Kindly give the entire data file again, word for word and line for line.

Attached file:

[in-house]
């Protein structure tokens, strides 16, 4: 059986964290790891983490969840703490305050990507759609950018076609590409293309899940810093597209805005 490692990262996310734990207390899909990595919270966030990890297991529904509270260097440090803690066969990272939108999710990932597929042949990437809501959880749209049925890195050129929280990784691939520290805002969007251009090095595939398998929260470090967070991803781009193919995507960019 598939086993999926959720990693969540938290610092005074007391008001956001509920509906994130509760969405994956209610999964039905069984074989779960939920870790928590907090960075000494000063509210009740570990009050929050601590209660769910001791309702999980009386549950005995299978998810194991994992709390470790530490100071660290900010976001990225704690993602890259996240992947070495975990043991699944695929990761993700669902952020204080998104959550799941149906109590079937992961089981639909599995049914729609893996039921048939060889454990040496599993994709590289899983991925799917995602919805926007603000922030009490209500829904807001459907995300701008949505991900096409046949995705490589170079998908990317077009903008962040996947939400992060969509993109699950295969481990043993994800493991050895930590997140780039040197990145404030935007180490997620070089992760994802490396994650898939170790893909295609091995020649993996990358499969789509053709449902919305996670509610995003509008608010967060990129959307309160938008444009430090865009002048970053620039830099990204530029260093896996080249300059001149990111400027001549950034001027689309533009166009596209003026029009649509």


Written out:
[in-house]
């Protein structure tokens, strides 16, 4: 059986964290790891983490969840703490305050990507759609950018076609590409293309899940810093597209805005 490692990262996310734990207390899909990595919270966030990890297991529904509270260097440090803690066969990272939108999710990932597929042949990437809501959880749209049925890195050129929280990784691939520290805002969007251009090095595939398998929260470090967070991803781009193919995507960019 598939086993999926959720990693969540938290610092005074007391008001956001509920509906994130509760969405994956209610999964039905069984074989779960939920870790928590907090960075000494000063509210009740570990009050929050601590209660769910001791309702999980009386549950005995299978998810194991994992709390470790530490100071660290900010976001990225704690993602890259996240992947070495975990043991699944695929990761993700669902952020204080998104959550799941149906109590079937992961089981639909599995049914729609893996039921048939060889454990040496599993994709590289899983991925799917995602919805926007603000922030009490209500829904807001459907995300701008949505991900096409046949995705490589170079998908990317077009903008962040996947939400992060969509993109699950295969481990043993994800493991050895930590997140780039040197990145404030935007180490997620070089992760994802490396994650898939170790893909295609091995020649993996990358499969789509053709449902919305996670509610995003509008608010967060990129959307309160938008444009430090865009002048970053620039830099990204530029260093896996080249300059001149990111400027001549950034001027689309533009166009596209003026029009649509």